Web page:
Lent is almost coming to a close and I have to say that it has been a somewhat tumultuous one for me on several levels. Even though I promised I would write everyday, the store quickly got turned upside down when we decided to paint the entire locale--including the ceilings. This meant removing EVERYTHING off the walls and covering EVERYTHING underneath. Now that may not sound so bad except that we have literally hundreds of items in our store. The good news is that I think we made a great decision and the store is going to look much bigger with white ceilings than it did with black. It also looks more modern and a little industrial--which is what it was when we bought it--one huge storage warehouse. All this moving around is not conducive to my thoughts, it just gets me going in a thousand directions and when my office is completely out of order-forget it, I simply can't think. I've now moved my office back to a closed room at the opposite end of where I previously was. I had been in this location several years ago when this room doubled as the nursery for Cecilia. I'm happy to be back in this space because it has a window. That might seem like a small commodity but my last office began to feel like a dungeon after years without natural light. I also like that I can close the door. If I need/want some privacy, it is possible!
Then, in the middle of this transition chaos. We went to France. Talk about putting me in the zone. Trains at 6am, walking and working ALL day. Forgetting to have lunch. Finally eating at 3 o'clock. Being exhausted by the time you get to the hotel, only to sleep in a not so comfortable bed that is never like your own.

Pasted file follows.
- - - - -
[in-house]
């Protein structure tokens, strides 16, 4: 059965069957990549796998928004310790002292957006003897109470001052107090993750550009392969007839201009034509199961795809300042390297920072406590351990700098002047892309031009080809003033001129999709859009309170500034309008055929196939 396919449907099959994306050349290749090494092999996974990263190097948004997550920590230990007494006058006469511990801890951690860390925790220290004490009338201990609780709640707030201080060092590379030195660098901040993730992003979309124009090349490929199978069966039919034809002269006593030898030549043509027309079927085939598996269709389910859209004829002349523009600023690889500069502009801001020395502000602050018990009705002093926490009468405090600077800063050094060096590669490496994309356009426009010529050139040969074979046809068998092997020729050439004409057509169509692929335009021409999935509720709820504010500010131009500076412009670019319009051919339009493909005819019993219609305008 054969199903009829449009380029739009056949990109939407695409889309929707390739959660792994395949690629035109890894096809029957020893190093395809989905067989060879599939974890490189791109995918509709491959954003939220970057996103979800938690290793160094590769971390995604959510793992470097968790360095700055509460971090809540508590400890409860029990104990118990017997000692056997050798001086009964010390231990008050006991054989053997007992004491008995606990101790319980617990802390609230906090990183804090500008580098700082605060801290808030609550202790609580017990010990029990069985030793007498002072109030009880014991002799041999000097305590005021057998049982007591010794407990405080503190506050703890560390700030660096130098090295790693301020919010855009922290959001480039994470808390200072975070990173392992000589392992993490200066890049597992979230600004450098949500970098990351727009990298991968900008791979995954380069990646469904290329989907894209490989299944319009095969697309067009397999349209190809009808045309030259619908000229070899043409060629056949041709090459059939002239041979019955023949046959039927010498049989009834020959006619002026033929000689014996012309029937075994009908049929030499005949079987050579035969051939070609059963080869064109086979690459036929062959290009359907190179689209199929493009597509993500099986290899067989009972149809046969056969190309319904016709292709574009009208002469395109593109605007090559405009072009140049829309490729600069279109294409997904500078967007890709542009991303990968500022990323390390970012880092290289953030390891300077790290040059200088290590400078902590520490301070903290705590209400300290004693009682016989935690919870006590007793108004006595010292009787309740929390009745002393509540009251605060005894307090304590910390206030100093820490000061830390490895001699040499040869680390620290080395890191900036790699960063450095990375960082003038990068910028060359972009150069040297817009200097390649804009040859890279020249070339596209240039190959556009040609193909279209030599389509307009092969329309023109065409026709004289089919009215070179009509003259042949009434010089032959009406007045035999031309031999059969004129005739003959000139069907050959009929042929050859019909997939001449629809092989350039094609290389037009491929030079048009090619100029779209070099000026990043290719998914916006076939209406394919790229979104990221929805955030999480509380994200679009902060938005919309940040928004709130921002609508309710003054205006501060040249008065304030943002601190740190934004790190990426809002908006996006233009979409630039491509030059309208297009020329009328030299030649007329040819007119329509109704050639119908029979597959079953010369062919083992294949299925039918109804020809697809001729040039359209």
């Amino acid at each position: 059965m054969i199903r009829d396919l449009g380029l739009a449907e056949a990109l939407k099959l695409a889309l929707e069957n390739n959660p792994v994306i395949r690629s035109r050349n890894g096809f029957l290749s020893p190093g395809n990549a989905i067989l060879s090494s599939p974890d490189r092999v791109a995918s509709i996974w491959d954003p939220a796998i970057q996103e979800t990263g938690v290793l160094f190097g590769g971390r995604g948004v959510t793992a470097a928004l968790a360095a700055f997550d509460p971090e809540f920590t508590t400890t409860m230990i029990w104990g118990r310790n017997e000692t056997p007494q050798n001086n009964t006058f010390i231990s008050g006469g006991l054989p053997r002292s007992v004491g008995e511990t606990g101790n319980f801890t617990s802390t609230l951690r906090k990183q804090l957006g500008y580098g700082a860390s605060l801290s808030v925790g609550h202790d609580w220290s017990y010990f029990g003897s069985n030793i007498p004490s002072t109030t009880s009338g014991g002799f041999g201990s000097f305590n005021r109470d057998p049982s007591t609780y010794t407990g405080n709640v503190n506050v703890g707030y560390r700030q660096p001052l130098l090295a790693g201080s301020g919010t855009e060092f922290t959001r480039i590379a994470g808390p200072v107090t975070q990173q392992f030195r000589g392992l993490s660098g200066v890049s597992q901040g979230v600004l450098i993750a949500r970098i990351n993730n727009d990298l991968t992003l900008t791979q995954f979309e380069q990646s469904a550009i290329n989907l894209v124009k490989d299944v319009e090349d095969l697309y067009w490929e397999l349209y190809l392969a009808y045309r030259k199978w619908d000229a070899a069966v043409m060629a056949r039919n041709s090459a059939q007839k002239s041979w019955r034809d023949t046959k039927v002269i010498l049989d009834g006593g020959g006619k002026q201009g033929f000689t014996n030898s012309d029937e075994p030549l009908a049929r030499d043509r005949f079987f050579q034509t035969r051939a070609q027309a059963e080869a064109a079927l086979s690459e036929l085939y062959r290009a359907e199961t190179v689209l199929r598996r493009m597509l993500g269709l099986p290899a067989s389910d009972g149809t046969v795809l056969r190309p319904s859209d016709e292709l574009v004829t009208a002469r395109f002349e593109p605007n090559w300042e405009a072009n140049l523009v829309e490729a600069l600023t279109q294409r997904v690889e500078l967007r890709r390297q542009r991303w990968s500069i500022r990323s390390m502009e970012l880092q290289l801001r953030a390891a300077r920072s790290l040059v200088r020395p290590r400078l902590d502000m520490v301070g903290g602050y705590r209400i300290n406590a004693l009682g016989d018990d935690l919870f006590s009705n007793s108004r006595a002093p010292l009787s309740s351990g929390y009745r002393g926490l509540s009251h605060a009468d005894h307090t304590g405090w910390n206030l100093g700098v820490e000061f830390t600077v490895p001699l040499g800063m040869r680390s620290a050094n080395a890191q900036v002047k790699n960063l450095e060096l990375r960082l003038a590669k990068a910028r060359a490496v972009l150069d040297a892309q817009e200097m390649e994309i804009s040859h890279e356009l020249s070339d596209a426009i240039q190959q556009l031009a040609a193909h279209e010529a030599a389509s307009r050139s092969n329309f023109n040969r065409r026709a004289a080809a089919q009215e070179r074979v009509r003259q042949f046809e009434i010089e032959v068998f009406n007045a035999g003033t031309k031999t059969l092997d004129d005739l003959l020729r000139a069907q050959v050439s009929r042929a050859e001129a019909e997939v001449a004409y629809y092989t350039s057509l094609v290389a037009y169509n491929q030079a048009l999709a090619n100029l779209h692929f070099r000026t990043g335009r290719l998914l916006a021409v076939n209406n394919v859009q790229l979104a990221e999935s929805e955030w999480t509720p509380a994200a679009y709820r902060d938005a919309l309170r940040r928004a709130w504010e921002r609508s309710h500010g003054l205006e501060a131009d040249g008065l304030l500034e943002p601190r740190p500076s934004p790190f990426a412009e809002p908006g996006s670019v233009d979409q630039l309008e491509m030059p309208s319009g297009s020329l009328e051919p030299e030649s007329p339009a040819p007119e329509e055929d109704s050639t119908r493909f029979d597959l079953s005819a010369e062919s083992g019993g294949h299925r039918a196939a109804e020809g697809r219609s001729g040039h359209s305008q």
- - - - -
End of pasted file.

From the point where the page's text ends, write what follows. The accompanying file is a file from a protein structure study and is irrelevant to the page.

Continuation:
But yes, at least there was some GREAT food! Foie gras from La Table de Marie, fresh poisson, a few ducks, and not just a few pain au chocolat. When in Paris, you also cannot forget to go to Pierre Herme for the world's best macarons.
In all this madness, I think that the real reasons of the Lenten season got drowned out in my world. Faith is a complicated thing you know. And like all relationships, they take a lot of nurturing. With three kids, a husband, and a job, the things that aren't flashing bright lights are the ones easy to forget. And when you stop struggling, you stop remembering what you believe in, and that is dangerous. Yet, conflicting views come from every corner and I'm too mentally exhausted to sort them out. So this Easter weekend, I pray that my faith becomes a little more tangible again. That I know what to believe.
Monday, March 29, 2010
Wednesday, March 24, 2010
I've been off on a buying trip for the past week and a half...here are a few quick photos from my trip:
Theatre de L'Odeon (right across from our hotel-sorry about the big white truck!)
Crossing the Seine to the Ile des Impressionistes
My favorite Fois Gras Stand
Magret de Canard at Brasserie Fernand (permanent stop on every trip)
Place Saint Sulpice-6eme Arrondissement
Wednesday, March 10, 2010
Hopefully you recall what our living room looked like the last time I featured it: